Salvation in Death
Father Miguel Flores was serving Holy Communion at a funeral service for a respected member of Spanish Harlem. When he drank the wine, he died immediately in front of the large congregation. Someone had poisoned the wine.
Lt. Eve Dallas is called in to investigate. Who would kill a beloved priest. Everyone she and Detective Delia Peabody talk with praise Fr. Flores highly - the priests who also lived at this church, the local youth organizations, and members of the congregation including the dead man's family who wanted Fr. Flores to officiate at the funeral. The woman he rescued from an abusive practically canonizes him. An autopsy shows some irregularities, though. Yes, he died of cyanide poisoning. But an obliterated tatoo and some wound scars don't seem to match the man they have been learning about. What is hiding in the history of the man they are investigating?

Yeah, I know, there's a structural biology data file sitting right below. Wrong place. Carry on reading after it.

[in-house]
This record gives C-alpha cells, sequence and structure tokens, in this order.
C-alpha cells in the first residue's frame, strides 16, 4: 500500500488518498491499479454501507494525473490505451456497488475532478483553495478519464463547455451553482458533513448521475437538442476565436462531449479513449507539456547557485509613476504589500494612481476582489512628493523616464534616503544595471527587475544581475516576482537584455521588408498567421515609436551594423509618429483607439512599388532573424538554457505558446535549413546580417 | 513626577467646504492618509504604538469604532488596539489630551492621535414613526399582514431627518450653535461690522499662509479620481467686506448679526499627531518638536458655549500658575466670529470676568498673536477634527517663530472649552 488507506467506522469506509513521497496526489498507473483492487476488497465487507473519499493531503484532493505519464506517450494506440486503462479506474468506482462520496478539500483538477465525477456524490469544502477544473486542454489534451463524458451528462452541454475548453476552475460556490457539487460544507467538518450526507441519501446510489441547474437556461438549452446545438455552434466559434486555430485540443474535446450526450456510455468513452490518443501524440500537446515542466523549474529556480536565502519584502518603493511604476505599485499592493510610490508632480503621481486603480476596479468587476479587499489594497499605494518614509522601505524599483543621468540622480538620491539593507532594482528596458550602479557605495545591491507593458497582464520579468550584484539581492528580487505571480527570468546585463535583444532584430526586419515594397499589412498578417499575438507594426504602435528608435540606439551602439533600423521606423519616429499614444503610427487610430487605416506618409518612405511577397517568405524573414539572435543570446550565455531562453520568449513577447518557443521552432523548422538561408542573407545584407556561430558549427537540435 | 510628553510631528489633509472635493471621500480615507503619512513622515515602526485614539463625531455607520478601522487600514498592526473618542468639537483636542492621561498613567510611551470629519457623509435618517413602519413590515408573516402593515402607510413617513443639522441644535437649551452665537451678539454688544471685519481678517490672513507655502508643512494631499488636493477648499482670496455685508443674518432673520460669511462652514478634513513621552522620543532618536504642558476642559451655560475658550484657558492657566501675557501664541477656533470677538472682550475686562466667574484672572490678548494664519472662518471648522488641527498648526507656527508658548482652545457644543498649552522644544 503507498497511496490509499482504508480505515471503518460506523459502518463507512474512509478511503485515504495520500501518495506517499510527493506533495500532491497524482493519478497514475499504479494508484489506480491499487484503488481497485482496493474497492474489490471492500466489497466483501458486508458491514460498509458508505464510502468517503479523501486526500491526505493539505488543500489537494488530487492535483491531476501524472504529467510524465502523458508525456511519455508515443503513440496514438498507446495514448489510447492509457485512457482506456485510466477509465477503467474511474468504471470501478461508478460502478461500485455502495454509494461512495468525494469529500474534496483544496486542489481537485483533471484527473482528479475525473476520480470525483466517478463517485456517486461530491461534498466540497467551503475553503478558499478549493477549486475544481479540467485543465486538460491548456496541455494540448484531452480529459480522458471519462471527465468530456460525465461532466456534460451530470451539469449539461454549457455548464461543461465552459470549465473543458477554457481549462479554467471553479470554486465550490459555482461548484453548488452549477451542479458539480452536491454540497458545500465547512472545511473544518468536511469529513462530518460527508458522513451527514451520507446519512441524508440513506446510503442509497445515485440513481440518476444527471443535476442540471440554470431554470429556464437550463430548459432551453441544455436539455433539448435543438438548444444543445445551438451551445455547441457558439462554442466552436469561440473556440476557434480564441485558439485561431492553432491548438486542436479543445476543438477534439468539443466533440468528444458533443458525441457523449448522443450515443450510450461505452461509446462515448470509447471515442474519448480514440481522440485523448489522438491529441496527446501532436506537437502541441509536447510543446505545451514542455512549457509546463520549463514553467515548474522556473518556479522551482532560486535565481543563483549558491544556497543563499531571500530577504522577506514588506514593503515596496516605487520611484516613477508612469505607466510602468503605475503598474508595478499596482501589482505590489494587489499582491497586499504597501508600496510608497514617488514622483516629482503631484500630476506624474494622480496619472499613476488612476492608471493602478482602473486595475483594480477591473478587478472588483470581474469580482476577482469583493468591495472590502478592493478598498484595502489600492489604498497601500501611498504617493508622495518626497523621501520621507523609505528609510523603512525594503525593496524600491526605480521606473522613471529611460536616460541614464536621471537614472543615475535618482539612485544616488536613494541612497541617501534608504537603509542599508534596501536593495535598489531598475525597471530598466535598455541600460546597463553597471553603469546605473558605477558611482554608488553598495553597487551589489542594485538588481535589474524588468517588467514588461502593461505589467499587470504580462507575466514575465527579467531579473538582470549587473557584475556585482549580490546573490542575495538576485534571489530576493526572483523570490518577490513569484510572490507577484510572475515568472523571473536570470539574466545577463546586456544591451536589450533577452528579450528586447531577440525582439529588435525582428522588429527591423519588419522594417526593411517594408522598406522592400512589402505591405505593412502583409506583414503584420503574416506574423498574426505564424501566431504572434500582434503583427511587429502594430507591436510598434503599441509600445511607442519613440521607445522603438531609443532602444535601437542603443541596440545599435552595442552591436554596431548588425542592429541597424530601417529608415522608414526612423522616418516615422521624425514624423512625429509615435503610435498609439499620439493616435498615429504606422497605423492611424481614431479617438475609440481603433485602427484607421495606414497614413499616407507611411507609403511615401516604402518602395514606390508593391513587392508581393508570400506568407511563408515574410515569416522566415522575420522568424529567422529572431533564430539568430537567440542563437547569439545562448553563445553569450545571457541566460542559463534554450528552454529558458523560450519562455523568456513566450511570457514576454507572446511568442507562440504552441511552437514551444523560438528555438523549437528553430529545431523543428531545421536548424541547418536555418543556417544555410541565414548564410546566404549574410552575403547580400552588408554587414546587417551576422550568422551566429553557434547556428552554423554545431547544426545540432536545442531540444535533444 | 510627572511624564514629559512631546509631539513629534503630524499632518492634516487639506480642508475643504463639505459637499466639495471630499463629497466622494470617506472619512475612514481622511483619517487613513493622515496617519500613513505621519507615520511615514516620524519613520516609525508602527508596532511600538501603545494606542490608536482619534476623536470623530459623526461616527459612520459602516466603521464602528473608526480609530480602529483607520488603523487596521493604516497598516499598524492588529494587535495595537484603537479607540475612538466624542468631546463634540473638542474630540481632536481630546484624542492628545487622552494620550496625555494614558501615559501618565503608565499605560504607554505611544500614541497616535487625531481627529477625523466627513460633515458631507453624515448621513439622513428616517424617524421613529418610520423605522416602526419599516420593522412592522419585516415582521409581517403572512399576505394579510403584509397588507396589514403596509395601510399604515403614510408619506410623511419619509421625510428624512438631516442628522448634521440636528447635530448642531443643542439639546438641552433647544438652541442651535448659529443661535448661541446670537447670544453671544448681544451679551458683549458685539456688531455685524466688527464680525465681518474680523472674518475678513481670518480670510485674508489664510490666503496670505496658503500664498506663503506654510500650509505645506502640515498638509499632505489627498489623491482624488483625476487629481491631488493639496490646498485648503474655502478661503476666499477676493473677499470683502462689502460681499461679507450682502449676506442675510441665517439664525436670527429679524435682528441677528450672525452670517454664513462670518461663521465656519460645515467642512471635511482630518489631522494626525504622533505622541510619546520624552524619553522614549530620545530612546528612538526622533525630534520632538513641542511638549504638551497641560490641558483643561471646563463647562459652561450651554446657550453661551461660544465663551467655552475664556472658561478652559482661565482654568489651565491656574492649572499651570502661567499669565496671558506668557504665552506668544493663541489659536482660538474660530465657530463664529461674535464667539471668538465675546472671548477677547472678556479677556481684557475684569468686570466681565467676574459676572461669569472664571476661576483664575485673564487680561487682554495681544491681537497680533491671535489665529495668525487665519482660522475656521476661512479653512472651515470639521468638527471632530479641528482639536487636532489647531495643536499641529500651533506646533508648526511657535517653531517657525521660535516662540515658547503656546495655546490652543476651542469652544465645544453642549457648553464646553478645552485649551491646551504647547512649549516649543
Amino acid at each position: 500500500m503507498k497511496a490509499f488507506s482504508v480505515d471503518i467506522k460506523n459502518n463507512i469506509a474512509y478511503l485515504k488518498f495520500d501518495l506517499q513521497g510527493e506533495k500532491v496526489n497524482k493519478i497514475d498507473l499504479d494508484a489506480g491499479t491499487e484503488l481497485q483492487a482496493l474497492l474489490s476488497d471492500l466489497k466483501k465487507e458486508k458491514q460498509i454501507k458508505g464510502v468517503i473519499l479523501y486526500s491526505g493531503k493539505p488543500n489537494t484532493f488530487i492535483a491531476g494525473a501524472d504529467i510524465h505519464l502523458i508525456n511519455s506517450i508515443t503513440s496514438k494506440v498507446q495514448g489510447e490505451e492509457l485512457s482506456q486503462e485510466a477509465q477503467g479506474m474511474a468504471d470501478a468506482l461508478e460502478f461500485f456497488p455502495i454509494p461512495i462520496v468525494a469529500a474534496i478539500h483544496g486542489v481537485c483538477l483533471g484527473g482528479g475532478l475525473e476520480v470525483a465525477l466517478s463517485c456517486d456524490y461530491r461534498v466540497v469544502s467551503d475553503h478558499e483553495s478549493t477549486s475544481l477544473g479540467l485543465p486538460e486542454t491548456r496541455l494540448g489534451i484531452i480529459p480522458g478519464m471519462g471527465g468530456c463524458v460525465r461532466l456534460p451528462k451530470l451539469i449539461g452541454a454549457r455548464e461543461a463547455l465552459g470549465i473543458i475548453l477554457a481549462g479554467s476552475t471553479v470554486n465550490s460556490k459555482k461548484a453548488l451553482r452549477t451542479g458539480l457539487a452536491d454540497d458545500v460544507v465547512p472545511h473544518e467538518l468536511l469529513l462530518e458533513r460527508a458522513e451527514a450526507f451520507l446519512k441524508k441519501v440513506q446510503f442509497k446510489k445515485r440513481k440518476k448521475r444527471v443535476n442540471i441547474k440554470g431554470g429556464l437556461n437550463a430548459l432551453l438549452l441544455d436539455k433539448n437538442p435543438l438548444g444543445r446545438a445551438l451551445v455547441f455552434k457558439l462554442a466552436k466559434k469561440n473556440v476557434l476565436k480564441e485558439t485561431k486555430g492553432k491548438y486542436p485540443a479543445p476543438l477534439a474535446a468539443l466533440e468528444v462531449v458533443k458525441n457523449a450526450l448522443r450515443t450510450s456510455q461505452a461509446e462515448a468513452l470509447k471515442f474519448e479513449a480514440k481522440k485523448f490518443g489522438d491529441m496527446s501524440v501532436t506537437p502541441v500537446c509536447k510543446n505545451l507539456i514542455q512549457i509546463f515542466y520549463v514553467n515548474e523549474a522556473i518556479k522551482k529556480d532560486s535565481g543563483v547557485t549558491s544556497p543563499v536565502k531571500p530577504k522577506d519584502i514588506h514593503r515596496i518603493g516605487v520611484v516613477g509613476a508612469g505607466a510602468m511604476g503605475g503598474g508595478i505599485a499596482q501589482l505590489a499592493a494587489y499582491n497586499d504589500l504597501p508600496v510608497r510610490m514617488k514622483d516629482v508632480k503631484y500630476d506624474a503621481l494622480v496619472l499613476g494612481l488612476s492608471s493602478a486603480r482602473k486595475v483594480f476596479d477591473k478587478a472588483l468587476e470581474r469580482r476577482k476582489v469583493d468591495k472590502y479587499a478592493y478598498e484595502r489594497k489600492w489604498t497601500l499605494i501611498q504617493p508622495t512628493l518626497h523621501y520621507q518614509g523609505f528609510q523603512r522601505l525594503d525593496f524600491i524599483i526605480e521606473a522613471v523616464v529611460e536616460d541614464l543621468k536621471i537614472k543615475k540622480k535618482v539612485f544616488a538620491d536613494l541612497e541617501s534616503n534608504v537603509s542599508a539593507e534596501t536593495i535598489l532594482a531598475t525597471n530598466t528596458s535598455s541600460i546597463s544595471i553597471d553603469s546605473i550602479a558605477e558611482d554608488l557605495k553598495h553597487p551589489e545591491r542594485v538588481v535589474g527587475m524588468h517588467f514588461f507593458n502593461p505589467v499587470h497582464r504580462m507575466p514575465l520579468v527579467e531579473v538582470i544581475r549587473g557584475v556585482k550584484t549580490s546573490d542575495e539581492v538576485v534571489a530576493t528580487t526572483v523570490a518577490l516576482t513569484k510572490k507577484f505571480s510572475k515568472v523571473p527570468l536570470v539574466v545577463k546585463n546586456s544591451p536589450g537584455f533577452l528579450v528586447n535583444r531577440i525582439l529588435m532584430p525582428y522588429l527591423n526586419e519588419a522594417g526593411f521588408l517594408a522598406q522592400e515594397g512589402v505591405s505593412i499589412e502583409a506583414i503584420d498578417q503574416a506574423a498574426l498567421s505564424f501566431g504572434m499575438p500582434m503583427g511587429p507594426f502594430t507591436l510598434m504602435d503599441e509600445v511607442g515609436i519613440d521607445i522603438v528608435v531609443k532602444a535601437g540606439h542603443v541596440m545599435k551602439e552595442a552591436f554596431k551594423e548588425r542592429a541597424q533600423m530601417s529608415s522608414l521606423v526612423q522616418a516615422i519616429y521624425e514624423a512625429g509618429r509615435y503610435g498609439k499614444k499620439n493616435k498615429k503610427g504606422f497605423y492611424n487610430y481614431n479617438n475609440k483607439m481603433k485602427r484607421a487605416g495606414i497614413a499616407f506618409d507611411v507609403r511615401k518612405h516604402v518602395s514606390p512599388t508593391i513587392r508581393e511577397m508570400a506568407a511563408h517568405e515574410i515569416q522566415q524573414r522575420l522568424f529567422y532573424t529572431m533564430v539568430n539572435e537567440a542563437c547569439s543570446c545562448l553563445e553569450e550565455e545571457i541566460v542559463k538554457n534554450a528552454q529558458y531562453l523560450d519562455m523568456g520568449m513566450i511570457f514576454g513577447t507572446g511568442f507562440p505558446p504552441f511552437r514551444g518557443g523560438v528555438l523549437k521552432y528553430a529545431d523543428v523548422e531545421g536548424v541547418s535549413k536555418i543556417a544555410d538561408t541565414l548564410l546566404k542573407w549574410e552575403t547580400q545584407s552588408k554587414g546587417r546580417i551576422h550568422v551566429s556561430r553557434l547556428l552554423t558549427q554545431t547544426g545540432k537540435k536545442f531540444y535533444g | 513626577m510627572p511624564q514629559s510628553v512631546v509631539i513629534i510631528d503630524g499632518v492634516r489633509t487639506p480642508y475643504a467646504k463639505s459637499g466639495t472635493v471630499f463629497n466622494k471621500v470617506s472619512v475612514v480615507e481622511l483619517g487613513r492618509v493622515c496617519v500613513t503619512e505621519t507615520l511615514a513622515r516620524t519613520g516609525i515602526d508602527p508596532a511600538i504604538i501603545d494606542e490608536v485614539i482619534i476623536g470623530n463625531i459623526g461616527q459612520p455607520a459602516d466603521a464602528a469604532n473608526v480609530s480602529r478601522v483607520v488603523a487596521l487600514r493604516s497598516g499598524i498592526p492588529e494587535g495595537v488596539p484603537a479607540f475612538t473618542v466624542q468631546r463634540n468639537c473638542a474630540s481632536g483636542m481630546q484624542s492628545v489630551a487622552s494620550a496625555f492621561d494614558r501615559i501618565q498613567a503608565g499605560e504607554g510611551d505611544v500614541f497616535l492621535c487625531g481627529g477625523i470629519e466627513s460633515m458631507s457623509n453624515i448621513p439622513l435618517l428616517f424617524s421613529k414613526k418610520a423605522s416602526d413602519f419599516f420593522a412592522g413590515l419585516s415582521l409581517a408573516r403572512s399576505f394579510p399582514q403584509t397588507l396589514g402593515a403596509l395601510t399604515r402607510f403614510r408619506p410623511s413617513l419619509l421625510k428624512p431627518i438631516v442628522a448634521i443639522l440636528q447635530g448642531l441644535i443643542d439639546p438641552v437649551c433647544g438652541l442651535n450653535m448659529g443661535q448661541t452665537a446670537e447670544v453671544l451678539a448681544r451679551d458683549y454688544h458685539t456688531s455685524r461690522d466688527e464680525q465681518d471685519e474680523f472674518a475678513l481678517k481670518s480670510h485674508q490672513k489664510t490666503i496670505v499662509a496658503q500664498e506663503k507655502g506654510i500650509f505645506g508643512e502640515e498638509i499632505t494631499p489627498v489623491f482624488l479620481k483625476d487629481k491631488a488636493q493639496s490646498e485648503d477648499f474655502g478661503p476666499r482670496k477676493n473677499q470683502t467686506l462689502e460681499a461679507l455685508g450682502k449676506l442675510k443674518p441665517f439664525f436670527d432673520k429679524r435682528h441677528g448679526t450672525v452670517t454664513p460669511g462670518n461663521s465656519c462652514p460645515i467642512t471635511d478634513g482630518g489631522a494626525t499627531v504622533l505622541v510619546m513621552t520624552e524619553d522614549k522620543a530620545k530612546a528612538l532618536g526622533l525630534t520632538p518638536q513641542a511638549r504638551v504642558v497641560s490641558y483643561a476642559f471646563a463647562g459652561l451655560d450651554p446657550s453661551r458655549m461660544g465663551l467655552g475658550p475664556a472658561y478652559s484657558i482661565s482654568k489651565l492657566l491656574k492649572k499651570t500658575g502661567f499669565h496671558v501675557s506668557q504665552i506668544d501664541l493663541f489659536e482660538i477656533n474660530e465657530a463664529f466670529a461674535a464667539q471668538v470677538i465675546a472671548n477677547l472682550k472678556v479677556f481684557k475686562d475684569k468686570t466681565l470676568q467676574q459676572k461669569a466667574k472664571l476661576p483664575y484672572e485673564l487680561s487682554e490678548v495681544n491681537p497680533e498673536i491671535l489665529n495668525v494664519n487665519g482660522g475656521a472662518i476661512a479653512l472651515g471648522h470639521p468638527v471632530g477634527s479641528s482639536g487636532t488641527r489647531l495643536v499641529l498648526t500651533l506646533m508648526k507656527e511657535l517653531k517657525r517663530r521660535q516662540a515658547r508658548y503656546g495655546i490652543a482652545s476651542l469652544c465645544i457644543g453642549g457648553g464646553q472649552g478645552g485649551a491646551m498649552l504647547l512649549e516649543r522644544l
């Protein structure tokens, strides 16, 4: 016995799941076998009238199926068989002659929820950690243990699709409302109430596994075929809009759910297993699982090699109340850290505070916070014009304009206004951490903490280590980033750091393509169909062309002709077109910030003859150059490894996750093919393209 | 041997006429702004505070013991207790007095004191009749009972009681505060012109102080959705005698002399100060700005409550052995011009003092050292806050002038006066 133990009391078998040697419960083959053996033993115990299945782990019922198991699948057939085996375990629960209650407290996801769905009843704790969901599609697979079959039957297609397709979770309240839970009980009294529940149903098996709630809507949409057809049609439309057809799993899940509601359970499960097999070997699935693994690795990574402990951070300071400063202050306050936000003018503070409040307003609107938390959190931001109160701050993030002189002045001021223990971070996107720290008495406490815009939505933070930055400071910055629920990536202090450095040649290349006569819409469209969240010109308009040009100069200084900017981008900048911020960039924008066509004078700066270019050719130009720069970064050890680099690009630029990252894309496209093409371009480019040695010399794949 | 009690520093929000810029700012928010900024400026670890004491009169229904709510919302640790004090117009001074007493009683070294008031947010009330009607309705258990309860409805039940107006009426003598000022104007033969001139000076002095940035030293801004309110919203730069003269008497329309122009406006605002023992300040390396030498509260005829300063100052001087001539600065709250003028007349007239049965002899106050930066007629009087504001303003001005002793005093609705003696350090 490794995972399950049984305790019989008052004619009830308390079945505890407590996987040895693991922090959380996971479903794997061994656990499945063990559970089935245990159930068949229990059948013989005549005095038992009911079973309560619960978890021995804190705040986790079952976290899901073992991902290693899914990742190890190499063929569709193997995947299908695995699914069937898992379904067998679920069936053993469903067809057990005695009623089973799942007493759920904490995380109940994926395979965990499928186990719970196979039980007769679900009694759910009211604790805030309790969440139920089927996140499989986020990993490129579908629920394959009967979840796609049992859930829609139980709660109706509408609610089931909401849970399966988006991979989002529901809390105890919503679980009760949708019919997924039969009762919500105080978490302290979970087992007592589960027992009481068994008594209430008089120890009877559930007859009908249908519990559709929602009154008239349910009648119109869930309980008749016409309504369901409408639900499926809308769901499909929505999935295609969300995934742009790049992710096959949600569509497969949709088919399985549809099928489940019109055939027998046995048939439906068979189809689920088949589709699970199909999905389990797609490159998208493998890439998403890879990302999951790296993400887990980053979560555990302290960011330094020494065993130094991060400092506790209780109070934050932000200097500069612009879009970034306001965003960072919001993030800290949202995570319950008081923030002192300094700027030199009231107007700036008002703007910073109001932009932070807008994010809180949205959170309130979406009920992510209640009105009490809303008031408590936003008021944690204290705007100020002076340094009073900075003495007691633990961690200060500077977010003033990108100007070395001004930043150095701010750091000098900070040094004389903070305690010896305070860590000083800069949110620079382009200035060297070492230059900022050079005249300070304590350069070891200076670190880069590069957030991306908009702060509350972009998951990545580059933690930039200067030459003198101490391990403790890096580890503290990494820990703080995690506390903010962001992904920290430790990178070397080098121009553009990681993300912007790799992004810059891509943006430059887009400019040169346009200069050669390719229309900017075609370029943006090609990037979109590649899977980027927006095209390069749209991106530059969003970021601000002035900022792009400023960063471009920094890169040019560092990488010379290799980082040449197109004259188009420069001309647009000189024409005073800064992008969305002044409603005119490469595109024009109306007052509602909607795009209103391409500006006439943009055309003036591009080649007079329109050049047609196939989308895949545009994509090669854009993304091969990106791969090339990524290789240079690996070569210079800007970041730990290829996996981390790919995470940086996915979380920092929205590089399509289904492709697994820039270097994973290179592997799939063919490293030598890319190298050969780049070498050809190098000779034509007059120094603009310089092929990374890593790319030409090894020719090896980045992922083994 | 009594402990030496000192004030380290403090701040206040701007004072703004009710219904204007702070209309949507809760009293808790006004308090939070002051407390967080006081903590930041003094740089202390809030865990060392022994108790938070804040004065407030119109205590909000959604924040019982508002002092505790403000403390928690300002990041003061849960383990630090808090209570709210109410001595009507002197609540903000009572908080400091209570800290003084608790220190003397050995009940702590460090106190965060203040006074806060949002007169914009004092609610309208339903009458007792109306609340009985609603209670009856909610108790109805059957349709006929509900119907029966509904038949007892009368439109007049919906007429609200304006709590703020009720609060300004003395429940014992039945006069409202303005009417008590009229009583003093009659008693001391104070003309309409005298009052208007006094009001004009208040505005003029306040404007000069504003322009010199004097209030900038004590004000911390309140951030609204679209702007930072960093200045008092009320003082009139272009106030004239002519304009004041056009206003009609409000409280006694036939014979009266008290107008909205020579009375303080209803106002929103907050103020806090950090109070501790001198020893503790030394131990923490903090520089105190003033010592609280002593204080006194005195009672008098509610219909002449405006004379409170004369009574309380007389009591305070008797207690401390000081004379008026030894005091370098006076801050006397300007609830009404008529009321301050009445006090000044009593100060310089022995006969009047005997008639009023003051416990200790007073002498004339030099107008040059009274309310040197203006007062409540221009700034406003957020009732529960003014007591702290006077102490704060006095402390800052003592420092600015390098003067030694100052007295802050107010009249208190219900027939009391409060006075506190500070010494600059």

Then a high profile evangelic preacher is poisoned in front of a full house of his traveling show for his Church of the Eternal Light. Are the murders related? The indicators are there. Is there a serial killer in New York targeting religious leaders? Why?
In Salvation in Death, J.D. Robb/Nora Roberts concentrates on the futuristic mystery and only has a small portion of the storyline devoted to the personal implications. It is well plotted and craftily weaved together. The reader may think he/she knows where the plot is leading, but another bump comes along and twists the investigation around at least 90 degrees.
Fans of the In Death series will enjoy this book. If you haven't read any of the series, you might get a little lost in the personal story, but there's enough explanation so you'll appreciate it, too. It could even make you want to read the rest of the series (27 books now, is it?).
Notice: Graphic violence, Strong indecent language, Strong sexual content
| The In Death Series:
Naked in Death
These reviews are personal opinions only and in no way reflect other readers' opinions of the books discussed.
Book Rating System